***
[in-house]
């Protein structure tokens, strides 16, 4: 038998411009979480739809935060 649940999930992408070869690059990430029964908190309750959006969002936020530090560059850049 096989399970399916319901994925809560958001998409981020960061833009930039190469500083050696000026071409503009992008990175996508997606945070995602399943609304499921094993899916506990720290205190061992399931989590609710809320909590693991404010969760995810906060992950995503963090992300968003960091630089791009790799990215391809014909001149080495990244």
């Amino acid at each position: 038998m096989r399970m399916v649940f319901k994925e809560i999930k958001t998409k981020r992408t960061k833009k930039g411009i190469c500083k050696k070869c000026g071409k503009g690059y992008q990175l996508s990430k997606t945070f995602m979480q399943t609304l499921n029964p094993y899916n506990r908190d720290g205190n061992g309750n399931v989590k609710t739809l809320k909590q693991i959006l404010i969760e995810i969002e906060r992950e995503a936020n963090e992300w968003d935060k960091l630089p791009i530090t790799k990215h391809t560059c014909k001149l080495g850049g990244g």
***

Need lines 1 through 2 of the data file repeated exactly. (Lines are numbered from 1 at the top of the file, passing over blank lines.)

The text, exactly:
[in-house]
């Protein structure tokens, strides 16, 4: 038998411009979480739809935060 649940999930992408070869690059990430029964908190309750959006969002936020530090560059850049 096989399970399916319901994925809560958001998409981020960061833009930039190469500083050696000026071409503009992008990175996508997606945070995602399943609304499921094993899916506990720290205190061992399931989590609710809320909590693991404010969760995810906060992950995503963090992300968003960091630089791009790799990215391809014909001149080495990244």